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FAQs about cerebral palsy

On Behalf of | May 12, 2021 | Medical Malpractice

A common group of movement disorders, cerebral palsy may affect people’s movement, posture and balance. Occurring because of brain damage or abnormalities to the developing brain, this condition typically begins to manifest during the first months after birth or in early childhood. 

When children get diagnosed with cerebral palsy, their parents’ minds may fill with frequently asked questions. 

What causes cerebral palsy?

According to the U.S. National Library of Medicine, children may develop cerebral palsy due to a range of risk factors that may cause brain damage or developmental abnormalities. These factors may include maternal infections, birth complications, early birth, low birth weight and certain maternal health problems during pregnancy. By following the established procedures and providing the appropriate level of care, physicians may help prevent some of these risk factors and avoid children suffering the damage that may cause cerebral palsy. 

What symptoms does cerebral palsy cause?

Depending on factors such as the type and severity of their conditions, those with cerebral palsy may experience a range of symptoms. For example, people may develop increased muscle tone, have stiff muscles, make awkward movements, have trouble controlling their limbs, struggle to balance or have coordination difficulties due to the various types of cerebral palsy.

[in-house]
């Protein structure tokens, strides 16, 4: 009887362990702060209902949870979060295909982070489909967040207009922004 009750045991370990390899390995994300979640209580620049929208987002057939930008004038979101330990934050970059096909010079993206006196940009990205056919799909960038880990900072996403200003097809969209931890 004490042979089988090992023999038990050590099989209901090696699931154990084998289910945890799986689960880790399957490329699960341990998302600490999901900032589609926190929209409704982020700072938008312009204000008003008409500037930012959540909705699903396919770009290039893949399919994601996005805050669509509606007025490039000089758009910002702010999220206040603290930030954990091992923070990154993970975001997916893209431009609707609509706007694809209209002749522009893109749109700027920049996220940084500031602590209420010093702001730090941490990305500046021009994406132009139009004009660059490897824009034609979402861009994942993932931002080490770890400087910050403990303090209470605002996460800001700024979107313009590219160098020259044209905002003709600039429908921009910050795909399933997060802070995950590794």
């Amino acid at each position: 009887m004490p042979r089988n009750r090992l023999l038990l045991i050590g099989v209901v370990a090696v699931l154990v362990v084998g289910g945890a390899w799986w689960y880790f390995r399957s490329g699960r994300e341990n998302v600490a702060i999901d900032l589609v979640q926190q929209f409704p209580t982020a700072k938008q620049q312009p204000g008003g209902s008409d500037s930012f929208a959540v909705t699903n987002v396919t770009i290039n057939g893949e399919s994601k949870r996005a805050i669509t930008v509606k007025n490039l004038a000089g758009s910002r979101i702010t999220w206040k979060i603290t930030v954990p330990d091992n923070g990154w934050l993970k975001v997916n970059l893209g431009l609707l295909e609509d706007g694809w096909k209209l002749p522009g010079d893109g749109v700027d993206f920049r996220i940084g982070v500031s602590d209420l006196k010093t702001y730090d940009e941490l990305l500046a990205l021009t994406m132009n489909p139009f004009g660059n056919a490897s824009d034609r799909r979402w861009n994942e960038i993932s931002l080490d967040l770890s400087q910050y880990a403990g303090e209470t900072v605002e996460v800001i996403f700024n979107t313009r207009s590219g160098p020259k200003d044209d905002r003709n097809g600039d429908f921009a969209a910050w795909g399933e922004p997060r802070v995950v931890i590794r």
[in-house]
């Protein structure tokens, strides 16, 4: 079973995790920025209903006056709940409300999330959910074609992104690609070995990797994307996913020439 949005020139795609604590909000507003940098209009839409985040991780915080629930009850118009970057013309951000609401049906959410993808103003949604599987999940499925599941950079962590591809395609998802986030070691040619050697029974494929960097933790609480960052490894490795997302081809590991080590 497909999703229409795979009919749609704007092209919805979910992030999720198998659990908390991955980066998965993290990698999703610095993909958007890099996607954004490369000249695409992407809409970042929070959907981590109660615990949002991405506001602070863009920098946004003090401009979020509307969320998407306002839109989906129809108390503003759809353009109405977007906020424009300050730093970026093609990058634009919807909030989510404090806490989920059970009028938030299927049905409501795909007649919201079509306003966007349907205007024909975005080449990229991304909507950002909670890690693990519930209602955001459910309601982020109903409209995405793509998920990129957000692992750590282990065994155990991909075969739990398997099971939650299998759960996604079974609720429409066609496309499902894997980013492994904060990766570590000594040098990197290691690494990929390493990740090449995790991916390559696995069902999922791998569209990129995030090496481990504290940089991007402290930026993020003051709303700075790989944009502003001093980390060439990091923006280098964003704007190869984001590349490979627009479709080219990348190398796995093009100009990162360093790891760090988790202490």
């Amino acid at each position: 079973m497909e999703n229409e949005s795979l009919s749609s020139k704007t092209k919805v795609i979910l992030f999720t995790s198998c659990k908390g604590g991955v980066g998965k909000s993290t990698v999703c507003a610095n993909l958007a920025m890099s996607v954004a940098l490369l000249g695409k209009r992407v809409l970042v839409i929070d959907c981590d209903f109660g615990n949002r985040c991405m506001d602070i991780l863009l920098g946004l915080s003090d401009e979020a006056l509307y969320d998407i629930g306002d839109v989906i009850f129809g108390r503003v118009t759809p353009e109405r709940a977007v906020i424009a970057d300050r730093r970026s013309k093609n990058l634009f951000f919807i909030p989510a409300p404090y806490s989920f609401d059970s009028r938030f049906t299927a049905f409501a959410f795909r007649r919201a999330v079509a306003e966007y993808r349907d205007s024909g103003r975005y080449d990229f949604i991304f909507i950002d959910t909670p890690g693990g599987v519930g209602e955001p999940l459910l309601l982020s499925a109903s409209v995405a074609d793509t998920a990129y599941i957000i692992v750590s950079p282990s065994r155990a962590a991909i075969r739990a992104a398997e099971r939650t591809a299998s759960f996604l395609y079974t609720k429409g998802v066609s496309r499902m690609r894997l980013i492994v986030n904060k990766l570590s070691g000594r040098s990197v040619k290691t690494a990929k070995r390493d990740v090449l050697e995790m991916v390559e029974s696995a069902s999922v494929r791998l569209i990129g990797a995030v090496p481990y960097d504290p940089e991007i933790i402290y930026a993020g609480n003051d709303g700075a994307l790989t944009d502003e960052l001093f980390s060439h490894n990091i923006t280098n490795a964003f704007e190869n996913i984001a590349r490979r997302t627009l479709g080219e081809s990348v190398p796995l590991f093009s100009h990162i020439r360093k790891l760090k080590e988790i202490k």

How do doctors treat cerebral palsy?

According to MayoClinic.org, a team of medical professionals typically participate in treating patients with cerebral palsy. Children and adults with this motor disorder may work with a primary care physician, a physiatrist, a neurologist, and various physical and mental health therapists. Patients with cerebral palsy may receive medications, which may include muscle or nerve injections and oral muscle relaxants, to help control their symptoms. Physical, occupational, speech and language, and recreational therapies may help people with cerebral palsy retain and enhance their muscle functions and learn adaptive techniques for their everyday lives. 

Infants who suffer birth injuries that cause cerebral palsy may require lifelong treatment and care for their conditions. Therefore, the parents of children with cerebral palsy who believe a medical mistake contributed to the development of their kids’ conditions may consider pursuing compensatory damages on their children’s behalf. 

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